This case series describes 5 adolescent transgender patients admitted to an inpatient psychiatry unit. Of the 5 patients, 4 identified as FtM, which is consistent with the higher persistence of gender dysphoria in natal females. All patients had a history of depressive symptoms with SI as the key factor prompting admission, often due to psychosocial stressors. It is important to ensure that additional psychosocial stress is not encountered during hospitalization. Addressing patients by preferred name and pronouns is one way to help decrease potential psychosocial stress encountered during admission.

Psychiatric treatment decisions were based on patients' presenting symptoms, previous medications, and respective guidelines for each diagnosis, as applicable. The World Professional Association for Transgender Health published recommendations for the standard of care for transgender individuals covering numerous topics, including the assessment and treatment of children and adolescents with gender dysphoria.3  However, specific pharmacotherapy recommendations are not made for the treatment of psychiatric comorbidities experienced by adolescent transgender patients.3 

Of the 5 patients, 3 were on pharmacotherapy related to gender transition (ethinyl estradiol/norethindrone, testosterone, and spironolactone, respectively). The Endocrine Society guidelines for endocrine treatment of transgender patients includes criteria adolescents should fulfill prior to beginning puberty-suppressing or hormone replacement therapy.8  In this case series, 1 patient was on hormone replacement therapy; however, he had started testosterone prior to the recommended age of 16 years. Another concern of testosterone therapy in this patient was a history of mania. Testosterone can exacerbate manic symptoms, although this is associated with high doses or supraphysiologic blood levels.8  In this case the patient's testosterone level was slightly below the recommended target of 350 to 700 ng/dL, and he presented with depressive symptoms; therefore, testosterone was not thought to contribute to his presentation, and therapy was continued.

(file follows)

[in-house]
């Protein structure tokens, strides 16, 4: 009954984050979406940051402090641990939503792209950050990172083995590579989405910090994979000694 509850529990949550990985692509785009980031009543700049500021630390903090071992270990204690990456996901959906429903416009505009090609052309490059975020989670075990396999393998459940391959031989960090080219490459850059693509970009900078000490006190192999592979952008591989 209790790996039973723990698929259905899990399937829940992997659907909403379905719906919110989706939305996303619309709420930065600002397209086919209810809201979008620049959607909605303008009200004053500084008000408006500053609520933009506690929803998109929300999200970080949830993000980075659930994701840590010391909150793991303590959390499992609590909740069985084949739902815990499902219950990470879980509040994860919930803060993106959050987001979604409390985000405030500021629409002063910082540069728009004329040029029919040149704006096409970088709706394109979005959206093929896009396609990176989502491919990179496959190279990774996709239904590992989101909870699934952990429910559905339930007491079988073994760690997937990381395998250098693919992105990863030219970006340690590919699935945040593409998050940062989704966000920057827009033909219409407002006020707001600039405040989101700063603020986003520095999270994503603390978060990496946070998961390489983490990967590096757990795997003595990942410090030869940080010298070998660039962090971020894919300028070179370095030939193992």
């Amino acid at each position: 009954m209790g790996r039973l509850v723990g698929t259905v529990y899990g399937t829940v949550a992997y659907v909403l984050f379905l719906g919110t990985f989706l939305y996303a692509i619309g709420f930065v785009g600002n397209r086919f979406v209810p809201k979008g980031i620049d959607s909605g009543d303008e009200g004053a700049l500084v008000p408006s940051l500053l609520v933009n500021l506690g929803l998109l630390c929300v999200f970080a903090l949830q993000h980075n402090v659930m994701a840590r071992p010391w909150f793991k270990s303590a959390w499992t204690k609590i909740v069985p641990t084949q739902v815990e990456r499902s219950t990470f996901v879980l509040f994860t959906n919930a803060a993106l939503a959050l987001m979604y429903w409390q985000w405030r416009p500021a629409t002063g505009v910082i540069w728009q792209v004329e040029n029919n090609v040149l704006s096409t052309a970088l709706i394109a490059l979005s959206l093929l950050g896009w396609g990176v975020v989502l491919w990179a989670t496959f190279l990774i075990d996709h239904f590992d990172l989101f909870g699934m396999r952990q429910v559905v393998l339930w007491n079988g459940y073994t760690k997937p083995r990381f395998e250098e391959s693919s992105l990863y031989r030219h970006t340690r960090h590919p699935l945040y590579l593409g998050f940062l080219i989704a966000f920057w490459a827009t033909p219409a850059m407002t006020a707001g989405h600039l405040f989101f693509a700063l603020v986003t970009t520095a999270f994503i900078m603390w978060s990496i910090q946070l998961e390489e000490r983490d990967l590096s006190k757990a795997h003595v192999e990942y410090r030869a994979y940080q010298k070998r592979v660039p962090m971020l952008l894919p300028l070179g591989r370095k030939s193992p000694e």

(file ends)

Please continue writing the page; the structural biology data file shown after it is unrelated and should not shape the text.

Of the 5 patients, 3 desired surgery for sex reassignment; however, they did not meet the recommended criteria, including age 18 years or older and use of hormone replacement therapy for 12 consecutive months. In addition, during acute psychiatric hospitalization decisions regarding hormone replacement therapy or surgery should not be made. Psychiatric evaluation is recommended, and symptoms should be stabilized prior to making any treatment decisions.8 

There is currently limited literature available on the management of transgender adolescents admitted to inpatient psychiatry services. A PubMed search revealed 1 case report9  of gender dysphoria in an adolescent with autism and a case report10  of 2 adolescents with anorexia nervosa and gender dysphoria. No patients in this case series were diagnosed with an autism spectrum disorder or anorexia nervosa; however, one patient had a history of binge eating disorder. Psychiatric comorbidities are common, and a retrospective cohort study by Reisner et al11  found that transgender youth patients were more likely to have depression, anxiety, SI, suicide attempt, and self-harm compared with matched cisgender youth (all P < .05). In addition, transgender youth were more likely to utilize inpatient and outpatient psychiatry services (P < .05).11 

Based on the number of patients admitted during a 5-week resident rotation and known increased risk of psychiatric comorbidities, there may be an increase in psychiatric admissions in adolescents who identify as transgender and experience gender dysphoria. This case series supports the conclusions of previous literature that anxiety, depression, and SI are common comorbidities leading to psychiatric hospitalization of adolescent transgender patients. In addition, this case series shows that admissions may be prompted due to psychosocial stressors, including lack of family support or bullying. No specific pharmacotherapy recommendations exist for treating psychiatric comorbidities in transgender adolescents. At this time the same approach as treating a cisgender adolescent should be taken.

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Disclosures: The authors have no conflicts of interest to disclose.